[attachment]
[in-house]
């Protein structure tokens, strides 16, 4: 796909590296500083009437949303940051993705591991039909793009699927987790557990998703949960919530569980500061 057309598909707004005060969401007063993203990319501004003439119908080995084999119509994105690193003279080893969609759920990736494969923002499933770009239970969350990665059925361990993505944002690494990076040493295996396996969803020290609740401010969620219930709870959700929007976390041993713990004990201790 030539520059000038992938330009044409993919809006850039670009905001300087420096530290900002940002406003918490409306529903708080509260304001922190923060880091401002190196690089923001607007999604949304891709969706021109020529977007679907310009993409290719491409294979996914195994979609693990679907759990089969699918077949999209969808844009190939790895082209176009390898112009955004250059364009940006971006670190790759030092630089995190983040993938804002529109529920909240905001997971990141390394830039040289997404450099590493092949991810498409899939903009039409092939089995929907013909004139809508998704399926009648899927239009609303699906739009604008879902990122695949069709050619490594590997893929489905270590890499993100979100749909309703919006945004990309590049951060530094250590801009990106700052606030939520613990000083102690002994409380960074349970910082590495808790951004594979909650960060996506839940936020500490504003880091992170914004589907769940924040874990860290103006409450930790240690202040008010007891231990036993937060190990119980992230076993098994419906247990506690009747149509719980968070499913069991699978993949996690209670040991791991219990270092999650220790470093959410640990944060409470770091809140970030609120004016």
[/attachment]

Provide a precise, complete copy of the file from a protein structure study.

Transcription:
[in-house]
């Protein structure tokens, strides 16, 4: 796909590296500083009437949303940051993705591991039909793009699927987790557990998703949960919530569980500061 057309598909707004005060969401007063993203990319501004003439119908080995084999119509994105690193003279080893969609759920990736494969923002499933770009239970969350990665059925361990993505944002690494990076040493295996396996969803020290609740401010969620219930709870959700929007976390041993713990004990201790 030539520059000038992938330009044409993919809006850039670009905001300087420096530290900002940002406003918490409306529903708080509260304001922190923060880091401002190196690089923001607007999604949304891709969706021109020529977007679907310009993409290719491409294979996914195994979609693990679907759990089969699918077949999209969808844009190939790895082209176009390898112009955004250059364009940006971006670190790759030092630089995190983040993938804002529109529920909240905001997971990141390394830039040289997404450099590493092949991810498409899939903009039409092939089995929907013909004139809508998704399926009648899927239009609303699906739009604008879902990122695949069709050619490594590997893929489905270590890499993100979100749909309703919006945004990309590049951060530094250590801009990106700052606030939520613990000083102690002994409380960074349970910082590495808790951004594979909650960060996506839940936020500490504003880091992170914004589907769940924040874990860290103006409450930790240690202040008010007891231990036993937060190990119980992230076993098994419906247990506690009747149509719980968070499913069991699978993949996690209670040991791991219990270092999650220790470093959410640990944060409470770091809140970030609120004016």